|Quarter over Quarter||0.7%||0.9%||0.5%|
|Year over Year||2.1%||2.3%||2.5%|
First quarter gross domestic product grew at a faster rate than anticipated. GDP was up 0.9 percent on the quarter and 2.3 percent on the year. Expectations were for quarterly growth of 0.7 percent and the annual pace to be 2.1 percent. While the quarterly rate was faster than the fourth quarter, the annual rate was down from 2.5 percent. Net exports contributed 0.5 percentage points to GDP growth. Household final consumption expenditure and changes in inventories each contributed 0.3 percentage points. However, gross fixed capital formation subtracted 0.3 percentage points.
The GDP figures underscore some success for policymakers as the economy transitions in the wake of an export-to-China boom that's kept the economy humming without interruption for 23 years. The Australian dollar, which on Tuesday jumped 2.2 percent for its best session since November 2011, added another 0.4 percent after the report.
The Reserve Bank of Australia in February cut its growth forecast for this year from 2-3 percent to 2.25 percent. Last month it cited "weaker growth in China" as a reason below-trend growth could be prolonged. It said that mining investment will fall sharply over the next two years and predicted a pick-up in the non-mining sector but said it would occur "later than earlier envisaged."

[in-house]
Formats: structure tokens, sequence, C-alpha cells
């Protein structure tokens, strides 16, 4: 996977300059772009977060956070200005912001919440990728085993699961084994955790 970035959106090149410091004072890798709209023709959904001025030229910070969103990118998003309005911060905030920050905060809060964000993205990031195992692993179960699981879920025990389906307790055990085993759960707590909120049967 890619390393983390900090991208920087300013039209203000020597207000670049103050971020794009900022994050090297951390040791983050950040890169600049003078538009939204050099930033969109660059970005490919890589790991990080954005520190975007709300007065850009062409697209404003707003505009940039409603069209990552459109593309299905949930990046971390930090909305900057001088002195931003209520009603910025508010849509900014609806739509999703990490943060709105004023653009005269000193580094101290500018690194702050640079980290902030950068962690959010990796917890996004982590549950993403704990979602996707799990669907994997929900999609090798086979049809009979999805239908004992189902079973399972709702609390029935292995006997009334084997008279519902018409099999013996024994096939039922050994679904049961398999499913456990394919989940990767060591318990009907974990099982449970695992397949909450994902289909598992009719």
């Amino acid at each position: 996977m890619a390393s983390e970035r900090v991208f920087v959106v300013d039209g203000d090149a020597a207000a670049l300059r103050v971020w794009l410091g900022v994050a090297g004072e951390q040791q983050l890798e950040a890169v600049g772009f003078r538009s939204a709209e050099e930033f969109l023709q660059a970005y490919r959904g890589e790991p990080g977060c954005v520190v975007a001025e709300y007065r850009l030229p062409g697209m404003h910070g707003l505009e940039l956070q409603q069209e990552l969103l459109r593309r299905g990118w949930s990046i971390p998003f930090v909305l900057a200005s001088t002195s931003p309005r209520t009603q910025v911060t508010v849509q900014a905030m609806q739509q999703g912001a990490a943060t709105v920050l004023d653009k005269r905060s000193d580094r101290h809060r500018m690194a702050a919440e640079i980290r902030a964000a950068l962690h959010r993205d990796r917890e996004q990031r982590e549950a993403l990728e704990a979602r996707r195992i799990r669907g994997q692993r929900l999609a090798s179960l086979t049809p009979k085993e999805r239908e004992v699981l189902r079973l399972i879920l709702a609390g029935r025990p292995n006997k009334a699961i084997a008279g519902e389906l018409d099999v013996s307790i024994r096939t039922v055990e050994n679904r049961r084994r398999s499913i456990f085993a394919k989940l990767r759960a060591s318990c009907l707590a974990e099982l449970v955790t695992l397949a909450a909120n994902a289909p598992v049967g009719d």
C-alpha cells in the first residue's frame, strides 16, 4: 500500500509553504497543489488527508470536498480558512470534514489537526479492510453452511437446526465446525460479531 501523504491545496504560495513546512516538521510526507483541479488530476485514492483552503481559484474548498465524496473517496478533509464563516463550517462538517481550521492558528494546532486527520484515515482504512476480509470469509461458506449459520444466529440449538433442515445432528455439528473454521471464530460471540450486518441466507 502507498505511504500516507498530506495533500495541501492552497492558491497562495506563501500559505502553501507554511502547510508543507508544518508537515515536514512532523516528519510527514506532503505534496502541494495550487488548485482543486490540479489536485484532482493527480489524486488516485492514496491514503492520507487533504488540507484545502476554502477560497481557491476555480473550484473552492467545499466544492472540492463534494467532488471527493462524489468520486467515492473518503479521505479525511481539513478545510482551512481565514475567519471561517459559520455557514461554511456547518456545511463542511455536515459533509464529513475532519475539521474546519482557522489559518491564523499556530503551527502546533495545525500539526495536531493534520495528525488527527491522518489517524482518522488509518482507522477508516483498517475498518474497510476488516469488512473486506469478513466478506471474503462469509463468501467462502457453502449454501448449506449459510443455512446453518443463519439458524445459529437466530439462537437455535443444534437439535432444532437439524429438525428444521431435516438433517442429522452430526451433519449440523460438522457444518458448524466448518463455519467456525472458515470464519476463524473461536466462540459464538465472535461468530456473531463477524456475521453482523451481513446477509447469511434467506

Gross domestic product (GDP) is the broadest measure of aggregate economic activity and encompasses every sector of the economy.
GDP is the all-inclusive measure of economic activity. Investors need to closely track the economy because it usually dictates how investments will perform. Stock market Investors like to see healthy economic growth because robust business activity translates to higher corporate profits. The GDP report contains a treasure-trove of information which not only paints an image of the overall economy, but tells investors about important trends within the big picture. These data, which follow the international classification system (SNA93), are readily comparable to other industrialized countries. GDP components such as consumer spending, business and residential investment, and price (inflation) indexes illuminate the economy's undercurrents, which can translate to investment opportunities and guidance in managing a portfolio.
Each financial market reacts differently to GDP data because of their focus. For example, equity market participants cheer healthy economic growth because it improves the corporate profit outlook while weak growth generally means anemic earnings. Equities generally drop on disappointing growth and climb on good growth prospects.
Bond or fixed income markets are contrarians. They prefer weak growth so that there is less of a chance of higher central bank interest rates and inflation. When GDP growth is poor or negative it indicates anemic or negative economic activity. Bond prices will rise and interest rates will fall. When growth is positive and good, interest rates will be higher and bond prices lower.